Everyone knows those insane sports promotions that seem unwinnable, like the million-dollar half-court shot, or those car dealerships that promise if, say, the Cleveland Browns win the Super Bowl, that every car they sell that July will be free. [T]he odds are so astronomically insane that it makes sense for insurance companies to back them. The whole process is explained in a fascinating new piece for Bloomberg Business that delves into the life of Bob Hamman, the man who “underwrites the unlikely.” As Bloomberg puts it, Hamman is “a sort of cross between a bookie, insurance executive, and math professor, without actually being any of them.”
The study of more than 400 eighth and 11th graders found that many teenage texters had a lot in common with compulsive gamblers, including losing sleep because of texting, problems cutting back on texting and lying to cover up the amount of time they spent texting.
We’re led to believe that traffic fatalities are on the decline, and indeed they are—but only for the well off. New research says that for lower income, less educated individuals, the chance of dying in a vehicular-related incident has actually risen significantly.
One of the more common mistakes is to assume that a 100-year flood means something that happens every 100 years, according to Federal Emergency Management Agency, which oversees the National Flood Insurance Program.
“Commonly, people interpret the 100-year flood definition to mean ‘once every 100 years,’” according to the agency. “This is wrong. You could experience a 100-year flood two times in the same year, two years in a row or four times over the course of 100 years. You could also not experience a 100-year flood over the course of 200 or more years.”
Technically the measurement is a probability. A 100-year flood means that there is one chance in 100 of a flood occurring in each year. A 500-year flood means there is 0.2% chance of the flooding or rain event occurring each year and a 1,000-year event has a 0.1% chance of happening in any year.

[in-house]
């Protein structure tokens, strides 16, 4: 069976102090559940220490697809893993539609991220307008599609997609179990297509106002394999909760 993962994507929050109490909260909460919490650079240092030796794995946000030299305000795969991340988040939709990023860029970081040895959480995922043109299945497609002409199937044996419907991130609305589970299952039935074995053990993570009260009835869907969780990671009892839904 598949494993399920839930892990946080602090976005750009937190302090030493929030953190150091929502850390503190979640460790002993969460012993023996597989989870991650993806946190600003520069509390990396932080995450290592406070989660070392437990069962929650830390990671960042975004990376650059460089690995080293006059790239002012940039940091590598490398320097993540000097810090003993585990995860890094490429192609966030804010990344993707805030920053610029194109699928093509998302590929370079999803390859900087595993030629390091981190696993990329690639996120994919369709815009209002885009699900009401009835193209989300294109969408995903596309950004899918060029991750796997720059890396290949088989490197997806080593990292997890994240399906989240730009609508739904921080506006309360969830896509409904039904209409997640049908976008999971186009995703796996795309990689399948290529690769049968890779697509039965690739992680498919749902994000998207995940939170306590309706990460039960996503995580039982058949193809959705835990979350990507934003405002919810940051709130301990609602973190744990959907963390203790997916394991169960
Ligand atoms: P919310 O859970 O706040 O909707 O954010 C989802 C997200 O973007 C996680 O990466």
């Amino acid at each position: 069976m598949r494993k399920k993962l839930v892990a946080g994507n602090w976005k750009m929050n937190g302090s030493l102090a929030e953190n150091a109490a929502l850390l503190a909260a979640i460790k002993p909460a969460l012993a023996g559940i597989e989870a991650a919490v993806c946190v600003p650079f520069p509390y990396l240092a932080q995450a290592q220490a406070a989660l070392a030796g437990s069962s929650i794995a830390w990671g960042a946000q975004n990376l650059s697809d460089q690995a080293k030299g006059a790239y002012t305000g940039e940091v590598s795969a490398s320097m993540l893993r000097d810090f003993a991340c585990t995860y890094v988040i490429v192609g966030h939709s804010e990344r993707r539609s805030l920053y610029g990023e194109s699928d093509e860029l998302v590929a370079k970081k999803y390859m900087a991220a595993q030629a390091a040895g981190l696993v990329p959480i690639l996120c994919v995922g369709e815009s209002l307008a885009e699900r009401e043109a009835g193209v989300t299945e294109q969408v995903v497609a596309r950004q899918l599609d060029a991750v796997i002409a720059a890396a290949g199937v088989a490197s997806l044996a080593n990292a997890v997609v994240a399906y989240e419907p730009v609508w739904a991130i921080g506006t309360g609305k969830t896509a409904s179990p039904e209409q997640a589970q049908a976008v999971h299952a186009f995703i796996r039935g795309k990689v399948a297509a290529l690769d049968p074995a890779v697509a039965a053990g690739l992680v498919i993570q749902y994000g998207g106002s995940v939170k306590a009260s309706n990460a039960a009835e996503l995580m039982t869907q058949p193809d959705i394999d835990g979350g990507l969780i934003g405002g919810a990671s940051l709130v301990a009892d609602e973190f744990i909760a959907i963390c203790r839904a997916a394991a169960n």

A paper published on Friday in the journal Science Advances analyzed satellite data from observations of major cities in the Middle East and found that measurements of nitrogen oxides in the air around those cities provided insights into the effects of war, civil unrest and other crises.
Remember Pig-Pen? The little kid from Charles Schulz’s Peanuts cartoons who walked around in a cloud of dirt? Well, the human body does spew a cloud, but instead of dirt it contains millions of microorganisms.
“It turns out that that kid is all of us,” says James Meadow, a microbial ecologist who led research about the microbes shadowing us during postdoctoral work at the University of Oregon. “It’s just a microscopic cloud that’s really hard to see.”
Each of us carries around millions of microorganisms – including bacteria, fungi and viruses — on the inner and outer surfaces of our bodies. Most of them aren’t dangerous. In fact, growing evidence indicates that they help us in lots of ways. Scientists call this collection of organisms our microbiome.
Financial markets around the world continued to melt down today. The Dow Jones Industrial Average was down 1,000 points at one point this morning (it has since rebounded). Asian and European shares are down even more. Oil has fallen below $40 a barrel.
Let me be clear: I have no idea whether stocks are going to keep tumbling or if they’ll quickly rebound. I don’t know what’s causing today’s collapse. (“Fears that China’s economy is slowing dramatically,” as The Wall Street Journal wrote Monday? Sure, but those fears have existed for months.) I don’t think a few days of turmoil are a sign that the U.S. is headed for another recession, but economists are notoriously terrible at predicting recessions.
The researchers found that when it comes to credit scores, opposites don’t attract. When there were wide gaps in scores when people first met, the more likely they were to break up. Partners who both have high scores tend to stay together.